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Aero Contractors denies report of closing down




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AERO Contractors has debunked a report it was planning to shut down flight operations.

The airline, reacting to a news publication that it would be going under after 61 years of operation, said the story in question was “highly speculative and misleading.”

It explained in a statement that the airline, like every other airline, had its fair share of challenges, which had been brought to the fore by the Association of Nigerian Airlines (AON).

“These include high cost of aviation fuel, high foreign exchange rate, high maintenance cost, inflation and low purchasing power of the travelling public following the increase of fares,” the statement read.

It added, “Like many airlines in Nigeria, Aero Contractors have been operating daily, and facing the challenges squarely. We categorically deny any plan to close operations as the airline is proactively taking necessary measures and strategy to continue operation and ensure a great travel experience to our highly esteemed customers.”

The aviation firm boasted of its Maintenance Repair Overhaul (MROs) in West and Central Africa and licensed in over three countries, noting it was Nigeria’s oldest aviation company with the capacity to offer both scheduled airline services and maintenance for third party.

Despite these assurances, Aero Contractors has struggled to pay salaries in recent years. On February 15, 2022, aviation workers’ threatened to picket the airline over unpaid salary and poor working conditions.

Arik workers protest strike
Arik workers protest poor working conditions on December 4, 2020. Credit: Punch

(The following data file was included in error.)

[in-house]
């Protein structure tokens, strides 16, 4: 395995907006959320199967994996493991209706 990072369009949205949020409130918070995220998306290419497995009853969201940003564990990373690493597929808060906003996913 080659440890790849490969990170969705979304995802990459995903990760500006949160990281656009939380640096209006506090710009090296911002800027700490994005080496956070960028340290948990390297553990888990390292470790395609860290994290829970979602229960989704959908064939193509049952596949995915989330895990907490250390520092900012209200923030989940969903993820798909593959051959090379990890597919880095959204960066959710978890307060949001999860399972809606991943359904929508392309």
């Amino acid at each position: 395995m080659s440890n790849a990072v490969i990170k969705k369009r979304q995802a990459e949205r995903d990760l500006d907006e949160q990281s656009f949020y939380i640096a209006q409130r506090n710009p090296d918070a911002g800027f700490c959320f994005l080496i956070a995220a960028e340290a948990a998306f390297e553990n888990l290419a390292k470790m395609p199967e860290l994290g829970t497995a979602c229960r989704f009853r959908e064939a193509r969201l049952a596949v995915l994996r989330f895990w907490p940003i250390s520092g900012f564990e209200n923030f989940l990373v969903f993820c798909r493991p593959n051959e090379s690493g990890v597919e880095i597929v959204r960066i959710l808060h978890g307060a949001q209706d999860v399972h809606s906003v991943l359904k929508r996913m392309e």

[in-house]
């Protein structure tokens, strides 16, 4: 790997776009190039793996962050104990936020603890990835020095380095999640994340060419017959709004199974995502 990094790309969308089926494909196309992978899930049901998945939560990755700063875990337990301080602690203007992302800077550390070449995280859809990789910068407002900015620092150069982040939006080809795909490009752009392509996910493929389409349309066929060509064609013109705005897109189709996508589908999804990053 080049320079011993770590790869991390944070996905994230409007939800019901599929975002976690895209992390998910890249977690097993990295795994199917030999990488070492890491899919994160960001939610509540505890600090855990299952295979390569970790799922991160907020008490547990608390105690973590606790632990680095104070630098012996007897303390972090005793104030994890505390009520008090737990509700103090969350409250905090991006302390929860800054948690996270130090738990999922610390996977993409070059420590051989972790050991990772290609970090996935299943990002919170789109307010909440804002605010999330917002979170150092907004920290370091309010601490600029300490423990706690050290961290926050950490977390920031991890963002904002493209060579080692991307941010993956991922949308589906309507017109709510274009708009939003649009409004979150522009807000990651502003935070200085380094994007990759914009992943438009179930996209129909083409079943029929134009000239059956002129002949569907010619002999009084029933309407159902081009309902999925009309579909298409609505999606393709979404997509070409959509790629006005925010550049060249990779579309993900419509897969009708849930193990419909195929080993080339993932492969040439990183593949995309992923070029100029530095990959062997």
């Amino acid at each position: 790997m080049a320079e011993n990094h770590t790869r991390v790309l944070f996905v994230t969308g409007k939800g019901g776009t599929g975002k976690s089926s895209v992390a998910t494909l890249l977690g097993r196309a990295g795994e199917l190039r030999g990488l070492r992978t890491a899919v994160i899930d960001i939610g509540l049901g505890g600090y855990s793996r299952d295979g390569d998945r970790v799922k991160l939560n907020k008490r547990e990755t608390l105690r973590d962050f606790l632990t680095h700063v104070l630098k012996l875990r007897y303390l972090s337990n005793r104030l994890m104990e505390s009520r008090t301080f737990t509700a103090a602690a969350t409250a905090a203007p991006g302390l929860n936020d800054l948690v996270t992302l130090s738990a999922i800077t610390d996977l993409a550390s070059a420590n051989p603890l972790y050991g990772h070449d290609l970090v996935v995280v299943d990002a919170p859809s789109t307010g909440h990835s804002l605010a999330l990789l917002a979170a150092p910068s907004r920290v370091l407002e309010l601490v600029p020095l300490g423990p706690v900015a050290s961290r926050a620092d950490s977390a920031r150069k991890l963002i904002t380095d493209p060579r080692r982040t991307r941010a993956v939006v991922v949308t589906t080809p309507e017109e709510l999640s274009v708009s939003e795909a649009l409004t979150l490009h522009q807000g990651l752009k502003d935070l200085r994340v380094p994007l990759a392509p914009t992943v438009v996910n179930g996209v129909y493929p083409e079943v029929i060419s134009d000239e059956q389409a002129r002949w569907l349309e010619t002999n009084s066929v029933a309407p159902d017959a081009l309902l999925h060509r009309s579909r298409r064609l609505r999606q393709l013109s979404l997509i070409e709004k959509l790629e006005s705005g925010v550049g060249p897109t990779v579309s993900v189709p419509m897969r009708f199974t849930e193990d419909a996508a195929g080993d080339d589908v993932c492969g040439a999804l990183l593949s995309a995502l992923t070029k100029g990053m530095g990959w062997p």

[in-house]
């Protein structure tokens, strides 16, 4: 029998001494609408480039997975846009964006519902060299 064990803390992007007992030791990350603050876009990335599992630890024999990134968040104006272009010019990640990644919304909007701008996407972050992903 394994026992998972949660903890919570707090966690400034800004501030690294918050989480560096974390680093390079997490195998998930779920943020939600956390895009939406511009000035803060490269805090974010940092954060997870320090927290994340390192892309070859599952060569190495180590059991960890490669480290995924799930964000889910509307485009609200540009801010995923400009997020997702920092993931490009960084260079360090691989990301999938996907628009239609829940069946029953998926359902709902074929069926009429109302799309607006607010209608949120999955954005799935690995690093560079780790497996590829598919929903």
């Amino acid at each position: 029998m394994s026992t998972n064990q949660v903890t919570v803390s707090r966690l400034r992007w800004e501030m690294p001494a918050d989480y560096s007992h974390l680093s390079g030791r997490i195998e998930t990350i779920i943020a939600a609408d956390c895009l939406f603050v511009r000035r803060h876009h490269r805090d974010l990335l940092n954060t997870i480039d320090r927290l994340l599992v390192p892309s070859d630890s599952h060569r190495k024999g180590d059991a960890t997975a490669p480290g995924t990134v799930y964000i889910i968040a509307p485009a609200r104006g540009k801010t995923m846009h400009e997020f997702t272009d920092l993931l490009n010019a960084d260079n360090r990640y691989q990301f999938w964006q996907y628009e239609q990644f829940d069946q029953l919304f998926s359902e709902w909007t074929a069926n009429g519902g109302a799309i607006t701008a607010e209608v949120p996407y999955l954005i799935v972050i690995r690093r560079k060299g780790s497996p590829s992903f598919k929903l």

The aggrieved workers demanded the payment of January salary, and immediate unfreezing of all conditions of service purportedly suspended by Aero’s management. They also sought the immediate termination of Airbus operations, “because it is a threat to the survival of Aero” and a demand for the “implementation of the report of the staff placement/re-grading committee.”

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Two years ago, exactly on March 17, 2017, The ICIR reported how the airline sacked 900 of its workers over its difficulty to pay salaries.

The airline’s media consultant, Simon Tumba, said in a statement that the airline had been grappling with paying the salaries of its workers and servicing its overhead cost, adding that it was no longer sustainable for the airline.

Author profile

Experienced Business reporter seeking the truth and upholding justice. Covered capital markets, aviation, maritime, road and rail, as well as economy. Email tips to jolaoluwa@icirnigeria.org. Follow on Twitter @theminentmuyiwa and on Instagram @Hollumuyiwah.

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